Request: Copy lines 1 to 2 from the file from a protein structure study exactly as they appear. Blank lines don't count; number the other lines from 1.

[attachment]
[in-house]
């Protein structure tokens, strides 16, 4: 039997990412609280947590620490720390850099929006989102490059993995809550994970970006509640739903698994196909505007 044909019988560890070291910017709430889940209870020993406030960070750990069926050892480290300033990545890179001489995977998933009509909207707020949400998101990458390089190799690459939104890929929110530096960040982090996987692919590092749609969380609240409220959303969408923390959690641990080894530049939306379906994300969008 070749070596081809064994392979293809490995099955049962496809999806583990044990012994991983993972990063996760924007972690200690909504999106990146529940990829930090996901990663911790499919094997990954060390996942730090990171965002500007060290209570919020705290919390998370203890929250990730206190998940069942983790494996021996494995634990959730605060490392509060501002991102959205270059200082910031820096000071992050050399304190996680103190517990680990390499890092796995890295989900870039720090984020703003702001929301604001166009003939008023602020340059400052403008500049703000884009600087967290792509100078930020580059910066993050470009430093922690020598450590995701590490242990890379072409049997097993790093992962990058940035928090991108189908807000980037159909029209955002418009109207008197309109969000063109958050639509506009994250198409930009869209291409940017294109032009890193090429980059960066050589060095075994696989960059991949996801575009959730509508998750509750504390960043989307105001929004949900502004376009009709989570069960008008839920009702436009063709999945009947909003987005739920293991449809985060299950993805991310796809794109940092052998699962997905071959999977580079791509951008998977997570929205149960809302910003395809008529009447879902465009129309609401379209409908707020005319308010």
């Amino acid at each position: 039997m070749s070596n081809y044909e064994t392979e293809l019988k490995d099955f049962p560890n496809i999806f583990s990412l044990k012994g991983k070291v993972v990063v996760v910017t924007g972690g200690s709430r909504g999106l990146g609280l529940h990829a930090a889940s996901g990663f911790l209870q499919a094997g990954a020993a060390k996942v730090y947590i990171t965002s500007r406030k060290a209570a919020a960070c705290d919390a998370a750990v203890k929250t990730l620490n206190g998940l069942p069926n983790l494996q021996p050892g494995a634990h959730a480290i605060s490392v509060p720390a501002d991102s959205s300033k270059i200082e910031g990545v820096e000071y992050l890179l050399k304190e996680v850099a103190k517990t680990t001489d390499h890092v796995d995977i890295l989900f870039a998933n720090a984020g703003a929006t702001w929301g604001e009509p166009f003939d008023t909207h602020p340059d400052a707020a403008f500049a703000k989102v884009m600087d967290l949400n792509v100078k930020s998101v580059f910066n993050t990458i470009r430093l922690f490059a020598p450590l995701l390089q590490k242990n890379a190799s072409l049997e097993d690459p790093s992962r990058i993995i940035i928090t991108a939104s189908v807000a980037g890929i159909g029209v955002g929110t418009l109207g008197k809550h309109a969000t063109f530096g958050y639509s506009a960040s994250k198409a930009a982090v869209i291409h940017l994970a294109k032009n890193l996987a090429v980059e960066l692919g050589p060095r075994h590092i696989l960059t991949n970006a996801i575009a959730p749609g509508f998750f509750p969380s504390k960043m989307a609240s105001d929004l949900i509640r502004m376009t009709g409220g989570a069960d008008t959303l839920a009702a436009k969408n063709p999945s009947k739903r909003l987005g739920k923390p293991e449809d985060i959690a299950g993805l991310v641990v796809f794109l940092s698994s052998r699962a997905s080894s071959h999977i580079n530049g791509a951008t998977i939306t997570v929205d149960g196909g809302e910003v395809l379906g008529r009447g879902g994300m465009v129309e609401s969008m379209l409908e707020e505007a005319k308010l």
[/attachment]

[in-house]
């Protein structure tokens, strides 16, 4: 039997990412609280947590620490720390850099929006989102490059993995809550994970970006509640739903698994196909505007 044909019988560890070291910017709430889940209870020993406030960070750990069926050892480290300033990545890179001489995977998933009509909207707020949400998101990458390089190799690459939104890929929110530096960040982090996987692919590092749609969380609240409220959303969408923390959690641990080894530049939306379906994300969008 070749070596081809064994392979293809490995099955049962496809999806583990044990012994991983993972990063996760924007972690200690909504999106990146529940990829930090996901990663911790499919094997990954060390996942730090990171965002500007060290209570919020705290919390998370203890929250990730206190998940069942983790494996021996494995634990959730605060490392509060501002991102959205270059200082910031820096000071992050050399304190996680103190517990680990390499890092796995890295989900870039720090984020703003702001929301604001166009003939008023602020340059400052403008500049703000884009600087967290792509100078930020580059910066993050470009430093922690020598450590995701590490242990890379072409049997097993790093992962990058940035928090991108189908807000980037159909029209955002418009109207008197309109969000063109958050639509506009994250198409930009869209291409940017294109032009890193090429980059960066050589060095075994696989960059991949996801575009959730509508998750509750504390960043989307105001929004949900502004376009009709989570069960008008839920009702436009063709999945009947909003987005739920293991449809985060299950993805991310796809794109940092052998699962997905071959999977580079791509951008998977997570929205149960809302910003395809008529009447879902465009129309609401379209409908707020005319308010």